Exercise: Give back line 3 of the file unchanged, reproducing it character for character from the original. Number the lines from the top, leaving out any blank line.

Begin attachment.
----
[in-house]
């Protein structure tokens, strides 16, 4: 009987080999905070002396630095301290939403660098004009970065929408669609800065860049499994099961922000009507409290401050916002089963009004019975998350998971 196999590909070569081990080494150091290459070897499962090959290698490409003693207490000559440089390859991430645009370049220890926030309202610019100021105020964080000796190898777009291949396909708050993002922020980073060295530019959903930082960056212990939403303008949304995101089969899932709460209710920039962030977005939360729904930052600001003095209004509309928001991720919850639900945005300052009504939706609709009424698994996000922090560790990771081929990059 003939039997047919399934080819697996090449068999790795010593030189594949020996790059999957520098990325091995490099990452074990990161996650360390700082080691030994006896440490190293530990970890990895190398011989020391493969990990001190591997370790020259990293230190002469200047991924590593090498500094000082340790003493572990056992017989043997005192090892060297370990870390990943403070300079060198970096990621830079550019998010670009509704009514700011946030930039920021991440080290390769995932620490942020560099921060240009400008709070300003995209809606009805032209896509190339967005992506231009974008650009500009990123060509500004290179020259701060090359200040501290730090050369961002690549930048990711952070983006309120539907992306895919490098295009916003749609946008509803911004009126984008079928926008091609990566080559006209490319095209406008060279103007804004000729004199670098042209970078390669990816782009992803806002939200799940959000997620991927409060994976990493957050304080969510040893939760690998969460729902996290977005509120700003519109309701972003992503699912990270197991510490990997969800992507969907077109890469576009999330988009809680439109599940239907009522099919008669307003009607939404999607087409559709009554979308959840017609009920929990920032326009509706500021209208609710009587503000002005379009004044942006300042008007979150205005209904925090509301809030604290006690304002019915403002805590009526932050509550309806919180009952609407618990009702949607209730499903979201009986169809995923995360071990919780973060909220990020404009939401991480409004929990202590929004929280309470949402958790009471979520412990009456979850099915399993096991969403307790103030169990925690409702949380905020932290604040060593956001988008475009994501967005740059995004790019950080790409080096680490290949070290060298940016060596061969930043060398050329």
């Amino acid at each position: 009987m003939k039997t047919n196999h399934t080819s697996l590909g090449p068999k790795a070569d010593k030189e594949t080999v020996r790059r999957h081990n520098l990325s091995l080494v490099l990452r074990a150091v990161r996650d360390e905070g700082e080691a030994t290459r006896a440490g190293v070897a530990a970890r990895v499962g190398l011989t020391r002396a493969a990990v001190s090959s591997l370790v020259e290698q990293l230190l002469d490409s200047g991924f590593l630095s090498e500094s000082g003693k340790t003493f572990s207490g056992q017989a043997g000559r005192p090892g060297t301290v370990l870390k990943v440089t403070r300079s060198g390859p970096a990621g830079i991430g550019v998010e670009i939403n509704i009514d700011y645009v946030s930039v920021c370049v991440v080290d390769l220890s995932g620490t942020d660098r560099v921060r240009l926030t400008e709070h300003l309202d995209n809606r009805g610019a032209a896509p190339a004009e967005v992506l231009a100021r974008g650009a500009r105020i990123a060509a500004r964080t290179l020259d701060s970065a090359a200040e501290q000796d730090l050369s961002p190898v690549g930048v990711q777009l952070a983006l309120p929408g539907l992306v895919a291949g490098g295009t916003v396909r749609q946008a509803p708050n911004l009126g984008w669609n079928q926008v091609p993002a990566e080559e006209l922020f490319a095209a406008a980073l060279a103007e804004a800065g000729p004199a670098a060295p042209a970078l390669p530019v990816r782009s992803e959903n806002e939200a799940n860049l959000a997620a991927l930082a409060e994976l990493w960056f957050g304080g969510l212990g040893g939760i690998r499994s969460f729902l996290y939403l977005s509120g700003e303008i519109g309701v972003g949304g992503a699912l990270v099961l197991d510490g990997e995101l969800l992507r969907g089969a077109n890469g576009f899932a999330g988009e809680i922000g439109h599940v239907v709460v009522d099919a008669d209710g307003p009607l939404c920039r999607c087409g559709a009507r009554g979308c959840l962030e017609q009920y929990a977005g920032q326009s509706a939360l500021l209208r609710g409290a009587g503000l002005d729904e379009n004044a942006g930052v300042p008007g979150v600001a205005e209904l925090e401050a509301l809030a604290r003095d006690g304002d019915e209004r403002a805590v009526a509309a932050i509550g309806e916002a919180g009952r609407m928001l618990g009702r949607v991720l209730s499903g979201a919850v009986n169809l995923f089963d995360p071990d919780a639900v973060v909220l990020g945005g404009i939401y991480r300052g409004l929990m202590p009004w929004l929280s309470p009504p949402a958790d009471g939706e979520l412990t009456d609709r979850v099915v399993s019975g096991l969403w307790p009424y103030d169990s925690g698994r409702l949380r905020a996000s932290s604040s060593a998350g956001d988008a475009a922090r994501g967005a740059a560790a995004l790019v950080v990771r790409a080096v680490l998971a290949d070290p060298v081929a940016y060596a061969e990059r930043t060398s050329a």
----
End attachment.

């Amino acid at each position: 009987m003939k039997t047919n196999h399934t080819s697996l590909g090449p068999k790795a070569d010593k030189e594949t080999v020996r790059r999957h081990n520098l990325s091995l080494v490099l990452r074990a150091v990161r996650d360390e905070g700082e080691a030994t290459r006896a440490g190293v070897a530990a970890r990895v499962g190398l011989t020391r002396a493969a990990v001190s090959s591997l370790v020259e290698q990293l230190l002469d490409s200047g991924f590593l630095s090498e500094s000082g003693k340790t003493f572990s207490g056992q017989a043997g000559r005192p090892g060297t301290v370990l870390k990943v440089t403070r300079s060198g390859p970096a990621g830079i991430g550019v998010e670009i939403n509704i009514d700011y645009v946030s930039v920021c370049v991440v080290d390769l220890s995932g620490t942020d660098r560099v921060r240009l926030t400008e709070h300003l309202d995209n809606r009805g610019a032209a896509p190339a004009e967005v992506l231009a100021r974008g650009a500009r105020i990123a060509a500004r964080t290179l020259d701060s970065a090359a200040e501290q000796d730090l050369s961002p190898v690549g930048v990711q777009l952070a983006l309120p929408g539907l992306v895919a291949g490098g295009t916003v396909r749609q946008a509803p708050n911004l009126g984008w669609n079928q926008v091609p993002a990566e080559e006209l922020f490319a095209a406008a980073l060279a103007e804004a800065g000729p004199a670098a060295p042209a970078l390669p530019v990816r782009s992803e959903n806002e939200a799940n860049l959000a997620a991927l930082a409060e994976l990493w960056f957050g304080g969510l212990g040893g939760i690998r499994s969460f729902l996290y939403l977005s509120g700003e303008i519109g309701v972003g949304g992503a699912l990270v099961l197991d510490g990997e995101l969800l992507r969907g089969a077109n890469g576009f899932a999330g988009e809680i922000g439109h599940v239907v709460v009522d099919a008669d209710g307003p009607l939404c920039r999607c087409g559709a009507r009554g979308c959840l962030e017609q009920y929990a977005g920032q326009s509706a939360l500021l209208r609710g409290a009587g503000l002005d729904e379009n004044a942006g930052v300042p008007g979150v600001a205005e209904l925090e401050a509301l809030a604290r003095d006690g304002d019915e209004r403002a805590v009526a509309a932050i509550g309806e916002a919180g009952r609407m928001l618990g009702r949607v991720l209730s499903g979201a919850v009986n169809l995923f089963d995360p071990d919780a639900v973060v909220l990020g945005g404009i939401y991480r300052g409004l929990m202590p009004w929004l929280s309470p009504p949402a958790d009471g939706e979520l412990t009456d609709r979850v099915v399993s019975g096991l969403w307790p009424y103030d169990s925690g698994r409702l949380r905020a996000s932290s604040s060593a998350g956001d988008a475009a922090r994501g967005a740059a560790a995004l790019v950080v990771r790409a080096v680490l998971a290949d070290p060298v081929a940016y060596a061969e990059r930043t060398s050329a």